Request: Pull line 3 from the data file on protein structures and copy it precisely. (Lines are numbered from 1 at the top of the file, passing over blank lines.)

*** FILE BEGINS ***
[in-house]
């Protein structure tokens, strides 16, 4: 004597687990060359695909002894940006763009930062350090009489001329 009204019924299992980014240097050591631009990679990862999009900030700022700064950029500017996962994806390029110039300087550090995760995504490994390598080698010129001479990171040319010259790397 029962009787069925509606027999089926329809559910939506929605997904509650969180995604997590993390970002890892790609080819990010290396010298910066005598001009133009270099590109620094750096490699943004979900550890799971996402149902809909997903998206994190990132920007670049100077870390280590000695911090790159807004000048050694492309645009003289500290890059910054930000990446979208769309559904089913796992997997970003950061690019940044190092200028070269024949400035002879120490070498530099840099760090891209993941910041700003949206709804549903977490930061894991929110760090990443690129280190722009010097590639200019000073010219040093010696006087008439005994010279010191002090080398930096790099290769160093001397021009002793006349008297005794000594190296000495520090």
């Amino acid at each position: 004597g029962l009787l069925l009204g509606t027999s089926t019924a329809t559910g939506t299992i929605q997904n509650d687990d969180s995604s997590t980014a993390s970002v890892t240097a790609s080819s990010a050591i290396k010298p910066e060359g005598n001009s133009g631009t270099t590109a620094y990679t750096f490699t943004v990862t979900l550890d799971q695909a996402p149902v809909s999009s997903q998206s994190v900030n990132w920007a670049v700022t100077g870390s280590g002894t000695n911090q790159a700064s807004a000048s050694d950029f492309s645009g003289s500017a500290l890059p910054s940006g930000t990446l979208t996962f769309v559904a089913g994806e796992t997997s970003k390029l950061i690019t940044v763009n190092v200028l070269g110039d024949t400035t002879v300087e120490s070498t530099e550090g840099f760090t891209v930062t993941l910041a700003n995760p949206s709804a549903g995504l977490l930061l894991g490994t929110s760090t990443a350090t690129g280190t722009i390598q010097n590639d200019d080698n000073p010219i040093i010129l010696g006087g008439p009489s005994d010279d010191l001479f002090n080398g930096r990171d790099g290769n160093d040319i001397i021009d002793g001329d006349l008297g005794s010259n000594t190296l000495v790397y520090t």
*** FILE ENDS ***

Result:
């Amino acid at each position: 004597g029962l009787l069925l009204g509606t027999s089926t019924a329809t559910g939506t299992i929605q997904n509650d687990d969180s995604s997590t980014a993390s970002v890892t240097a790609s080819s990010a050591i290396k010298p910066e060359g005598n001009s133009g631009t270099t590109a620094y990679t750096f490699t943004v990862t979900l550890d799971q695909a996402p149902v809909s999009s997903q998206s994190v900030n990132w920007a670049v700022t100077g870390s280590g002894t000695n911090q790159a700064s807004a000048s050694d950029f492309s645009g003289s500017a500290l890059p910054s940006g930000t990446l979208t996962f769309v559904a089913g994806e796992t997997s970003k390029l950061i690019t940044v763009n190092v200028l070269g110039d024949t400035t002879v300087e120490s070498t530099e550090g840099f760090t891209v930062t993941l910041a700003n995760p949206s709804a549903g995504l977490l930061l894991g490994t929110s760090t990443a350090t690129g280190t722009i390598q010097n590639d200019d080698n000073p010219i040093i010129l010696g006087g008439p009489s005994d010279d010191l001479f002090n080398g930096r990171d790099g290769n160093d040319i001397i021009d002793g001329d006349l008297g005794s010259n000594t190296l000495v790397y520090t």